Like many of the patrons last night, I had absolutely no idea what to expect from Anatomy of Gray. I mean, I had loose associations with famous medical texts (which I have never even paged through) and loose associations with an early 2000s saucy medical TV drama (which I have never even watched more then three or four minutes of), so my mind was mostly open. And, of course, an open mind is the best seat in any house.
I believe in fables. I believe in their power to do a lot of work in only a little time, and to do complex, beautiful things in a way that’s simple, accessible, palatable, enjoyable. At the top of the show, June (played by Nykeigh Larson) sets the tone and we know at once that the play is going to be an oral tradition-style tale, told from the perspective of a child.
The elements of fable kick in right away as the events begin to unfold in a sort of inverted chord of The Wizard of Oz. There’s a storm (Homer even essentially has the line “it’s a twista!”). There’s a little girl who is looking for her missing dog. There’s the expansively boring American Middle West. And there’s a hot air balloon that the residents of Gray, Indiana probably assumed could have come directly from Oz or someplace even stranger like Paris. And on that balloon is a wizard of sorts. But his magic is modern medicine.
If those ingredients had been added in a different order and stirred a different direction, we could have expected Munchkins and flying monkeys and songs about rainbows, but that’s where the fable decides to remain grounded in a 19th century world that, to an imaginative, passionate, vivacious young female narrator looked very, very gray indeed.
The small cast boasts plenty of talent. From her first moment in the light, Larson commands the stage as the spunky June Muldoon. Through she be but little, she is fierce, clear, direct, and wonderfully light in the moments that call for youthful levity. But I have a secret confession: I am drawn more to the silent moments on stage that an actor must pack with intention and then radiate outward into the audience. Very early in the show, Larson’s joyful narration shifts into a flashback into the events of the play, and her sharp turn from exuberance to heavy despair was immediate and powerful. In that silence, as I saw and felt her energy bear the weight of loss, I knew this show was in excellent hands.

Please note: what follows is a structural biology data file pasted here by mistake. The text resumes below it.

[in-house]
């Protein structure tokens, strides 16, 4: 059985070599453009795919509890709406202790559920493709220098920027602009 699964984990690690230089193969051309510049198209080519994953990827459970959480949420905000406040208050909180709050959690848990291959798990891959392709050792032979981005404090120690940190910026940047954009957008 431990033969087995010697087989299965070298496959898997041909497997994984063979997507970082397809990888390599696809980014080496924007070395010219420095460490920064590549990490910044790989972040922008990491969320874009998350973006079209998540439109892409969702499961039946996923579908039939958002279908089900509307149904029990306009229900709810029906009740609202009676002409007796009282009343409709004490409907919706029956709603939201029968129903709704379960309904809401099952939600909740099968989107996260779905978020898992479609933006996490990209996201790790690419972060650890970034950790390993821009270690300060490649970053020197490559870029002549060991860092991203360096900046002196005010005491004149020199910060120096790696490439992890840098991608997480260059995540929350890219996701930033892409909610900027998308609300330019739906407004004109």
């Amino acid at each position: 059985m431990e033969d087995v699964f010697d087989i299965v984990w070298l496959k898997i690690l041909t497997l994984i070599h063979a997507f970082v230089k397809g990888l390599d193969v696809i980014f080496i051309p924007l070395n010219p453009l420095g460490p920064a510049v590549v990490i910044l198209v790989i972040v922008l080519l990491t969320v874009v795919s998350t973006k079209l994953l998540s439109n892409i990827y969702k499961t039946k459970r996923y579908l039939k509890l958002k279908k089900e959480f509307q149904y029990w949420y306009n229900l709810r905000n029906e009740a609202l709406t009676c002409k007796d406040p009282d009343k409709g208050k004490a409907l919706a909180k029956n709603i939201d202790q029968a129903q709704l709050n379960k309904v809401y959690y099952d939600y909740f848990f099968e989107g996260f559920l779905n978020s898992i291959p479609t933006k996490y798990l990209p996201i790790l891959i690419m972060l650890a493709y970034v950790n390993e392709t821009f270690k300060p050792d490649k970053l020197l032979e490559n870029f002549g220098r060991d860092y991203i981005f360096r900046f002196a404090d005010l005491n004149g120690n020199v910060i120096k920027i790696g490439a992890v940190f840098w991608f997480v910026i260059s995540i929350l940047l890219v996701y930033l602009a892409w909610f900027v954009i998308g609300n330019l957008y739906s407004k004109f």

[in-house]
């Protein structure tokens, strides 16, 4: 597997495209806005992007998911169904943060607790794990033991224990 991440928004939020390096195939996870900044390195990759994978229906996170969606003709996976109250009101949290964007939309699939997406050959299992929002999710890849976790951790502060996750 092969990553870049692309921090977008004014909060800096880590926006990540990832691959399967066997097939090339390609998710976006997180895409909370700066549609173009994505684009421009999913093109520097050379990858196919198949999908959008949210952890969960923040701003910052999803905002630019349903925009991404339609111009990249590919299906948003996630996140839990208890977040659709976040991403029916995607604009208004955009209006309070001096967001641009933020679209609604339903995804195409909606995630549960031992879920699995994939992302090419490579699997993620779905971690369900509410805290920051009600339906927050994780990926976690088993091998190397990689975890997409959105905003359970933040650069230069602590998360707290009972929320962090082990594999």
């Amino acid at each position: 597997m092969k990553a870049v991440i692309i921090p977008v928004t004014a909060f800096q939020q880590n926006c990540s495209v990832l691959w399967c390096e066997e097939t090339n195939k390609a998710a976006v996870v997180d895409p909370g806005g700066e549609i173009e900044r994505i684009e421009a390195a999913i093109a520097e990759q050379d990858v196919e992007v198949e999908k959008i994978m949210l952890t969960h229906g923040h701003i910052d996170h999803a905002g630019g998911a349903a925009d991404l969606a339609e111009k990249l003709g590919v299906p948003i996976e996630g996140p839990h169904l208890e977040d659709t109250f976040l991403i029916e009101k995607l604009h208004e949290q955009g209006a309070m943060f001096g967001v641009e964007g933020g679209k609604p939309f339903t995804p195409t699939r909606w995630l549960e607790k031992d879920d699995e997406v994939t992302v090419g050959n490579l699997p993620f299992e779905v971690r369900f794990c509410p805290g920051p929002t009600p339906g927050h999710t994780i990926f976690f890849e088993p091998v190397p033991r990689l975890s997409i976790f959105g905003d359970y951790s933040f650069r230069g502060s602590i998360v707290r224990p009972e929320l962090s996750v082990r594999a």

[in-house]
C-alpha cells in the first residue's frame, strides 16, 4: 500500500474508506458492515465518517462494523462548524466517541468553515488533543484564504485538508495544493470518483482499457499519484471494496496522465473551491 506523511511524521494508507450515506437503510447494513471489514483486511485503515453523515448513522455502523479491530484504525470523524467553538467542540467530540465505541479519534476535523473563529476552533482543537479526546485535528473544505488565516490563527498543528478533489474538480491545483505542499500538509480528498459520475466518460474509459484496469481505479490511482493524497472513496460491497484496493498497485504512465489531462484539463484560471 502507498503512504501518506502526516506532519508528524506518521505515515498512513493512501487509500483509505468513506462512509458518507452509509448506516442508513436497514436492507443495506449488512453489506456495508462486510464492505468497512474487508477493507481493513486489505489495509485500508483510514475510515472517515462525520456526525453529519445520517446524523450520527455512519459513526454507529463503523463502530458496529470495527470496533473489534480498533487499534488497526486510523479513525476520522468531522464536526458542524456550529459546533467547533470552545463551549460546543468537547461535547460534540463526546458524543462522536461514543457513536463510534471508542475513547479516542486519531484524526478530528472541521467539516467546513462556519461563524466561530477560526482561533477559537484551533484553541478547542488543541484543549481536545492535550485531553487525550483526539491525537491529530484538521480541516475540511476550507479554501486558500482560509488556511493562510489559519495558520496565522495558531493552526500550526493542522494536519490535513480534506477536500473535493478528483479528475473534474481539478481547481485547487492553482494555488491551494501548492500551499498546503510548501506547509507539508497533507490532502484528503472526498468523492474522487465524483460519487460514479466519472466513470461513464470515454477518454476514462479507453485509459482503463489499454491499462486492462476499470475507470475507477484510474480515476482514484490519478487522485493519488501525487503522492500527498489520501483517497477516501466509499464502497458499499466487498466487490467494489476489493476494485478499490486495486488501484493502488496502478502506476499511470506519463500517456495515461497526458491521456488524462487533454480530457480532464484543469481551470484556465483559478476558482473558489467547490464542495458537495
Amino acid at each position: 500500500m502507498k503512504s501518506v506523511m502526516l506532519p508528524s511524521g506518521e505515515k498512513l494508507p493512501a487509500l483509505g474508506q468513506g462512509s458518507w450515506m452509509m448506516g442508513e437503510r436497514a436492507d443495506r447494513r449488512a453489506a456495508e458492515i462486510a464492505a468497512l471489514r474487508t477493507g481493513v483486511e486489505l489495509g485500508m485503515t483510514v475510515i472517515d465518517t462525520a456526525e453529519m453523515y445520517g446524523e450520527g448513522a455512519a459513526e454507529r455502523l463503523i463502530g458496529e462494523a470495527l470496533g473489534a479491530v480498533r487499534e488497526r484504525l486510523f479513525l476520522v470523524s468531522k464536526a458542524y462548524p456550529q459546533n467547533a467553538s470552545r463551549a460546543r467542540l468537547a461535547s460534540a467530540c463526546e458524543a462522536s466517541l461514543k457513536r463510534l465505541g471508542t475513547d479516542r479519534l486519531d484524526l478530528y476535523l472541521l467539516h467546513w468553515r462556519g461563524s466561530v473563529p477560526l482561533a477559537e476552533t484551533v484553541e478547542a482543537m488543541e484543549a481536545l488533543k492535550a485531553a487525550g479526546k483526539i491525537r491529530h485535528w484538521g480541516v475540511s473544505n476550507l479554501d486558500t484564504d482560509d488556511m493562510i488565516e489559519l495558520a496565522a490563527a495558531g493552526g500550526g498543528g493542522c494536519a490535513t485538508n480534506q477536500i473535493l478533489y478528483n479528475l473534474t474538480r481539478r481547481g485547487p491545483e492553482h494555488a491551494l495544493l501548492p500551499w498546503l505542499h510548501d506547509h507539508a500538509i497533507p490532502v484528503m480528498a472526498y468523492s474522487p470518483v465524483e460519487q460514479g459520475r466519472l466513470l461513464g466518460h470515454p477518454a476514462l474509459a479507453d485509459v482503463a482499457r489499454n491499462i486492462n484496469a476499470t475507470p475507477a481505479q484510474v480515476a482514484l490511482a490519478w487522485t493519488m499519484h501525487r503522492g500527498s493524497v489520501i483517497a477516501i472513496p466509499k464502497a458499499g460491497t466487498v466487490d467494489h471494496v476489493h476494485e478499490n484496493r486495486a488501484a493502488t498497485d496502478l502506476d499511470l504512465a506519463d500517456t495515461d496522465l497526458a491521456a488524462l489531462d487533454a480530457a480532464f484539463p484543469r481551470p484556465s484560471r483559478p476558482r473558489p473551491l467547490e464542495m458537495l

Ty Hudson whirls onstage as the aforementioned balloon-riding medical doctor. Again, I’m always watching energy and intention, and Hudson’s buoyant spirit serves so much of the shows physical comedy (not something I was expecting to find, but a really pleasant surprise). An exchange involving a crash course in germ theory with technical jargon that dazzles and baffles the locals was a little bit like a pioneer age mashup of Dr. Quinn Medicine Woman and The Big Bang Theory (which is an awesome thing, obviously). The good doctor is a mix of paradoxes: he’s a surgeon with a queasy stomach, and a wildly informed and intelligent man who still fumbles, as we all do, with his feelings sometimes. Hudson is light on his feet, nimble with his dialogue, and warm and gentle and always, always very present.
Other moments that need honorable mentions include the symbolic markings of illness (I do love me some straight up theatricality), and the beautiful, silent depictions of death as a somber yet loving exchange (I want to avoid spoilers, but kudos to those involved in the tying together of their hands as they make their final exit—you know who you are, right??). The music, which was sometimes beaitful finger picked guitar and sometimes old, familiar hymns underscored the show marvelously.
I found only two things that would have helped me enjoy the show even more. I am really, really distracted when actors step or walk backwards to get somewhere. It’s a tiny thing, and super easy to adjust, and definitely something people often do without realizing they are doing it at all. But it’s okay to turn your back on the audience, especially for just a second to find your mark or light. This didn’t happen too often, but I did notice it a few times. Also, I would have loved to either see all the props rather than having actors mime occasionally or have all the props mimed, since it’s kind of a memory play anyway. This choice can work, of course, but I couldn’t really figure out if there were rules in the world of the play about why certain objects were mimed and when and others weren’t. I understand bringing a steak on stage every night can get complicated ($$$), but I think it’s worth it. Although, I loved the working water pump! I get excited when surprising objects onstage are functional. I am what I am.
The “Gray” of the title is packed with meaning. It’s the name of the town in which the play is set, yet. It’s the name of the doctor who drops into their lives, yes. But the meaning goes deeper. The seemingly black and white conflict between faith and science, between life and death choices, between comedy and tragedy, between love and loss—they all get mixed up, smeared messily together, and become the blended and confusing world we all know and live in every day. And it’s good to examine that mess, to try to pick it apart once in a while in order to better understand the context of what it is and what it’s made of.
It’s always good to study the anatomy of gray.
Andy Browers grew up in Cloquet, MN and earned degrees in Creative Writing and Theatre from Bemidji State University. He sometimes works as a theatre artist (Paul Bunyan Playhouse, Actors Theatre of Minnesota, Chameleon Theatre Circle, and the Minnesota Fringe Festival) and sometimes works as a freelance writer (you can check out some of his work at bookriot.com). He lives in Minneapolis, where he eats too much sushi. Just kidding, you can’t eat too much. Unless you’re pregnant. Which he isn’t. Probably. Okay, he eats too much sushi anyway.